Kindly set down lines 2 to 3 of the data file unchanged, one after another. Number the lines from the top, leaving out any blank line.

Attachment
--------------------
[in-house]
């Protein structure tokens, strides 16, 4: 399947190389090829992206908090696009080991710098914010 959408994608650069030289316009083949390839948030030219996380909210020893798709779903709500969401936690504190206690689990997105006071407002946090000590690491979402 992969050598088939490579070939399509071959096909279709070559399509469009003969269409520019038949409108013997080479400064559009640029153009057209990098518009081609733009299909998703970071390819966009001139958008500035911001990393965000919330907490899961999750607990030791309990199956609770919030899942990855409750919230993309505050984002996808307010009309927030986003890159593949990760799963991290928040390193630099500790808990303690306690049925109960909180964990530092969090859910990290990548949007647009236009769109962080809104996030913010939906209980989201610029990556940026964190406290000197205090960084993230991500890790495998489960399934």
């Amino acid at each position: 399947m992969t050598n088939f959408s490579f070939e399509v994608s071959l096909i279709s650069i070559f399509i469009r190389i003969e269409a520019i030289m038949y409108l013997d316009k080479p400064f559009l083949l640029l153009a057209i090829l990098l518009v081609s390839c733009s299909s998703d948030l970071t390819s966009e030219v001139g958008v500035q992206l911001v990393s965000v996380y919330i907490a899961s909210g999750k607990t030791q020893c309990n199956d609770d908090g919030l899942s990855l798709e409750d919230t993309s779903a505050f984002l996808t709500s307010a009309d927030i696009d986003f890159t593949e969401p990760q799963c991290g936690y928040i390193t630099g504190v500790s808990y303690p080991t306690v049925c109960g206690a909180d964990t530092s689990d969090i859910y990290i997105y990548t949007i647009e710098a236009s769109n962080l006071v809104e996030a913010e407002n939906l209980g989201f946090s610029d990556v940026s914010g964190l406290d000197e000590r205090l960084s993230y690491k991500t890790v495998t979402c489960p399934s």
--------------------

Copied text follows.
């Protein structure tokens, strides 16, 4: 399947190389090829992206908090696009080991710098914010 959408994608650069030289316009083949390839948030030219996380909210020893798709779903709500969401936690504190206690689990997105006071407002946090000590690491979402 992969050598088939490579070939399509071959096909279709070559399509469009003969269409520019038949409108013997080479400064559009640029153009057209990098518009081609733009299909998703970071390819966009001139958008500035911001990393965000919330907490899961999750607990030791309990199956609770919030899942990855409750919230993309505050984002996808307010009309927030986003890159593949990760799963991290928040390193630099500790808990303690306690049925109960909180964990530092969090859910990290990548949007647009236009769109962080809104996030913010939906209980989201610029990556940026964190406290000197205090960084993230991500890790495998489960399934």
């Amino acid at each position: 399947m992969t050598n088939f959408s490579f070939e399509v994608s071959l096909i279709s650069i070559f399509i469009r190389i003969e269409a520019i030289m038949y409108l013997d316009k080479p400064f559009l083949l640029l153009a057209i090829l990098l518009v081609s390839c733009s299909s998703d948030l970071t390819s966009e030219v001139g958008v500035q992206l911001v990393s965000v996380y919330i907490a899961s909210g999750k607990t030791q020893c309990n199956d609770d908090g919030l899942s990855l798709e409750d919230t993309s779903a505050f984002l996808t709500s307010a009309d927030i696009d986003f890159t593949e969401p990760q799963c991290g936690y928040i390193t630099g504190v500790s808990y303690p080991t306690v049925c109960g206690a909180d964990t530092s689990d969090i859910y990290i997105y990548t949007i647009e710098a236009s769109n962080l006071v809104e996030a913010e407002n939906l209980g989201f946090s610029d990556v940026s914010g964190l406290d000197e000590r205090l960084s993230y690491k991500t890790v495998t979402c489960p399934s």